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The Human Eye

The human eye is wrapped in three layers of tissue:

The blind spot

All the nerve impulses generated in the retina travel back to the brain by way of the axons in the optic nerve (above). At the point on the retina where the approximately 1 million axons converge on the optic nerve, there are no rods or cones. This spot, called the blind spot, is thus insensitive to light.

You can demonstrate the presence of the blind spot. Cover your right eye with your hand and stare at the red circle as you move closer to the screen (the square will disappear). Or cover your left eye and stare at the red square as you move.

The lens

The lens is located just behind the iris. It is held in position by zonules extending from an encircling ring of muscle. When this ciliary muscle is These changes enable the eye to adjust its focus between far objects and near objects.

Farsightedness. If the eyeball is too short or the lens too flat or inflexible, the light rays entering the eye — particularly those from nearby objects — will not be brought to a focus by the time they strike the retina. Eyeglasses with convex lenses can correct the problem. Farsightedness is called hypermetropia.

Nearsightedness. If the eyeball is too long or the lens too spherical, the image of distant objects is brought to a focus in front of the retina and is out of focus again before the light strikes the retina. Nearby objects can be seen more easily. Eyeglasses with concave lenses correct this problem by diverging the light rays before they enter the eye. Nearsightedness is called myopia.

Cataracts One or both lenses often become cloudy as one ages. When a cataract seriously interferes with seeing, the cloudy lens is easily removed and a plastic one substituted. The entire process can be done in a few minutes as an outpatient under local anesthesia.

The iris and lens divide the eye into two main chambers:

[back up to figure]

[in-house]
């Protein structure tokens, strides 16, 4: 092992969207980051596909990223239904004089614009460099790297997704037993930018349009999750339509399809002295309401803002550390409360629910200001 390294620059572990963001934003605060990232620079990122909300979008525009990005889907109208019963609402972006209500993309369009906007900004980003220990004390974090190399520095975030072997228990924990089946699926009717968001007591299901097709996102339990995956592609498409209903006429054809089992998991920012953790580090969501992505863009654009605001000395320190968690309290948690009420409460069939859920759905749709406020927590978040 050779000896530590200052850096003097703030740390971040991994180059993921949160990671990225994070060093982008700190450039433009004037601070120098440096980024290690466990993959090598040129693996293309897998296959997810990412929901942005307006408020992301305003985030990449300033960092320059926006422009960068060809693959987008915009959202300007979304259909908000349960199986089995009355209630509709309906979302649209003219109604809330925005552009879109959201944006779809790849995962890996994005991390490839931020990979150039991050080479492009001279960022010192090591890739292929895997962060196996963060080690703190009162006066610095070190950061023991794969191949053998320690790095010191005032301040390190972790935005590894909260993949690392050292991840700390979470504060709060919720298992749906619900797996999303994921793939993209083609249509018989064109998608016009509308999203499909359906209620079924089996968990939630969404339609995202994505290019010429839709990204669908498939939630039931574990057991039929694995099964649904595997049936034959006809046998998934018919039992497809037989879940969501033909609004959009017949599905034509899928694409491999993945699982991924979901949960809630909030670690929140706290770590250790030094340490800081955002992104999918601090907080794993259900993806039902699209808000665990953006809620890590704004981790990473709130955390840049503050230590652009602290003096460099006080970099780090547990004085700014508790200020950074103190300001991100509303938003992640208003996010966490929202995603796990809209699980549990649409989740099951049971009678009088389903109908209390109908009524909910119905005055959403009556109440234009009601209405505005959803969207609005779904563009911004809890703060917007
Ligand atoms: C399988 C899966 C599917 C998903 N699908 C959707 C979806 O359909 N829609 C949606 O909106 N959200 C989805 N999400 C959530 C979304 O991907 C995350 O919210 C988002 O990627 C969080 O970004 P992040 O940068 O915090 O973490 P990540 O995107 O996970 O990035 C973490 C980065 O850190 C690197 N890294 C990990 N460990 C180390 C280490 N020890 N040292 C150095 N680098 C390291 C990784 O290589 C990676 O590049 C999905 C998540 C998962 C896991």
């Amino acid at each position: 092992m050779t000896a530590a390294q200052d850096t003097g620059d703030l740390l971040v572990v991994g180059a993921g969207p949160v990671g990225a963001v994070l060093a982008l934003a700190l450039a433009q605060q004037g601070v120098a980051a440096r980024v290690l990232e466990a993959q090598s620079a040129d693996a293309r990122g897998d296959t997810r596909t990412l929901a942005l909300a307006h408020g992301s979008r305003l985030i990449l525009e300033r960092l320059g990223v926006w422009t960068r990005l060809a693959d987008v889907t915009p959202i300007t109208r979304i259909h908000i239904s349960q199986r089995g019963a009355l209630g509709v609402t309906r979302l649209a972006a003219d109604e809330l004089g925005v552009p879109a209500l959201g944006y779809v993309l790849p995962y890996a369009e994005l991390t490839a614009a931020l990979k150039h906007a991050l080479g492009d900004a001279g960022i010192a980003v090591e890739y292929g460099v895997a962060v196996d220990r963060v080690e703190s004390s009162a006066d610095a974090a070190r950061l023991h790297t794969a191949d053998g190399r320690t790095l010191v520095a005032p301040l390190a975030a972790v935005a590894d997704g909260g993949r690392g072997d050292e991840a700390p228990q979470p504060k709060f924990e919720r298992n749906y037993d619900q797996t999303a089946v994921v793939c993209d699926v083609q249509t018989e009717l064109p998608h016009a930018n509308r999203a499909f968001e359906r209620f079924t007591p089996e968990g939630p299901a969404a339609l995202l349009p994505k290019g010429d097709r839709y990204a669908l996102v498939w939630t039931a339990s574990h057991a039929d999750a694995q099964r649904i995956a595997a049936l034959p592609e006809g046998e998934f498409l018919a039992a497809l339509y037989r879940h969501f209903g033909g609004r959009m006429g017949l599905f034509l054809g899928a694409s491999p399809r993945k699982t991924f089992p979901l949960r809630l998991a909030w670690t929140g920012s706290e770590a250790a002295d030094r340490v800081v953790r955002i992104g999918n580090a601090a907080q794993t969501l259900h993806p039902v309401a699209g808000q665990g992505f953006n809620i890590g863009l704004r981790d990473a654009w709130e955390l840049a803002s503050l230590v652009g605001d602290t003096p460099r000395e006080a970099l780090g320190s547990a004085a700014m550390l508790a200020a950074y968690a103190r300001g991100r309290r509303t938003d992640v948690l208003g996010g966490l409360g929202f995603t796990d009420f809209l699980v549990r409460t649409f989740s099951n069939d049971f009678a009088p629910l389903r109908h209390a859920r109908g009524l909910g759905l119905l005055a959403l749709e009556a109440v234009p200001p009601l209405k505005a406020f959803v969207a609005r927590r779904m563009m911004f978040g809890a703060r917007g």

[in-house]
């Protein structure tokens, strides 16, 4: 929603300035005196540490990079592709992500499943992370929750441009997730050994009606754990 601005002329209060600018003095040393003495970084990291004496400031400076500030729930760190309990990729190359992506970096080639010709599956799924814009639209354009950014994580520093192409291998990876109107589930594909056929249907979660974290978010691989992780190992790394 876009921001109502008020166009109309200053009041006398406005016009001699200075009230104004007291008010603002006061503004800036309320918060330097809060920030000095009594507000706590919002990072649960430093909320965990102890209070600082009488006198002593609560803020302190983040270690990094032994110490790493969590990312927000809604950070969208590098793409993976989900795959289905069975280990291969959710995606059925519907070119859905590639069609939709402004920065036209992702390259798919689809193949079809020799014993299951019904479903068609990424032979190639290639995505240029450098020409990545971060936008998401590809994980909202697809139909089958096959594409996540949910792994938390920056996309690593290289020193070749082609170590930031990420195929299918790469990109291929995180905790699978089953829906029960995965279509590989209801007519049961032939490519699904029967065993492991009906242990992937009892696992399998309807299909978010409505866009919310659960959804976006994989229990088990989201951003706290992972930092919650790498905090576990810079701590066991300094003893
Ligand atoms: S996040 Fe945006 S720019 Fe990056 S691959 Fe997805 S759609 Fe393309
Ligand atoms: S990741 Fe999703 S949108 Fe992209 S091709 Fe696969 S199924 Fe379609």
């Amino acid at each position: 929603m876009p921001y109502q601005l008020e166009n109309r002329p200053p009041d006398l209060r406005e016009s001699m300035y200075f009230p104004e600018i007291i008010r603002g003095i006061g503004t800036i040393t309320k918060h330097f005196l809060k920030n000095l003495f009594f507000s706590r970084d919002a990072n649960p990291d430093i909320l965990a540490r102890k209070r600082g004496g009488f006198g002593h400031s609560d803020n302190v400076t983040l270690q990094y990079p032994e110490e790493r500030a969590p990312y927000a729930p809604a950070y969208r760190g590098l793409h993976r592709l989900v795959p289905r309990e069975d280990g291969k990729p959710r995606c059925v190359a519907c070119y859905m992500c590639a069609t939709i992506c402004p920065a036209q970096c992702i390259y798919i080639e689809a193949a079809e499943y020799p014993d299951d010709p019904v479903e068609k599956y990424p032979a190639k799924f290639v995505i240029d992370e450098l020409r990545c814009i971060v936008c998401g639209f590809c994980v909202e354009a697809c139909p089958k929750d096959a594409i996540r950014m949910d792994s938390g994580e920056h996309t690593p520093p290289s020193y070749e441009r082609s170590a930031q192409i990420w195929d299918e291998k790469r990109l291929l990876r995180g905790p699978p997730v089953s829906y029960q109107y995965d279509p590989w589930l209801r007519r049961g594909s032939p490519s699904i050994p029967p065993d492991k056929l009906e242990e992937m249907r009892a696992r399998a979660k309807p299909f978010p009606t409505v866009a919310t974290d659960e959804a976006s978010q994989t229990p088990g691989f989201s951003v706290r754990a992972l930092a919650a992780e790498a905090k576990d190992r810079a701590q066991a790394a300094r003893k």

The Retina

Four kinds of light-sensitive receptors are found in the retina:

This scanning electron micrograph (courtesy of Scott Mittman and David R. Copenhagen) shows rods and cones in the retina of the tiger salamander.

Each type of receptor has its own special pigment for absorbing light. Each consists of:

The amino acid sequence of each of the four types of opsin are similar, but the differences account for their differences in absorption spectrum. The retina also contains a complex array of interneurons:

Ganglion cells are always active. Even in the dark they generate trains of action potentials and conduct them back to the brain along the optic nerve. Vision is based on the modulation of these nerve impulses. There is not the direct relationship between visual stimulus and an action potential that is found in the senses of hearing, taste, and smell. In fact, action potentials are not even generated in the rods and cones.

Rod Vision

Rhodopsin is the light-absorbing pigment of the rods. This G-protein-coupled receptor (GPCR) is incorporated in the membranes of disks that are neatly stacked (some 1000 or more of them) in the outer portion of the rod. (This arrangement is reminiscent of the organization of thylakoids, another light-absorbing device.)

The electron micrograph (courtesy of Keith Porter) shows the rod cells of the kangaroo rat. The outer segments of the rods contain the orderly stacks of membranes which incorporate rhodopsin. The inner portion contain many mitochondria. The two parts of the rod are connected by a stalk (arrow) that has the same structure as a primary cilium.

Although the disks are initially formed from the plasma membrane, they become separated from it. Thus signals generated in the disks must be transmitted by a chemical mediator (a "second messenger" called cyclic GMP (cGMP) to alter the potential of the plasma membrane of the rod.

Rhodopsin consists of an opsin of 348 amino acids coupled to retinal.

Like all G-protein-coupled receptors, opsin has 7 segments of alpha helix that pass back and forth through the lipid bilayer of the disk membrane.

Retinal consists of a system of alternating single and double bonds. In the dark, the hydrogen atoms attached to the #11 and #12 carbon atoms of retinal (red arrows) point in the same direction producing a kink in the molecule. This configuration is designated cis. When light is absorbed by retinal, the molecule straightens out forming the all-trans isomer.

This physical change in retinal triggers the following chain of events culminating in a change in the pattern of impulses sent back along the optic nerve.

  1. Formation of all-trans retinal activates its opsin.
  2. Activated rhodopsin, in turn, activates many molecules of a G protein called transducin.
  3. Transducin activates an enzyme that breaks down cyclic GMP.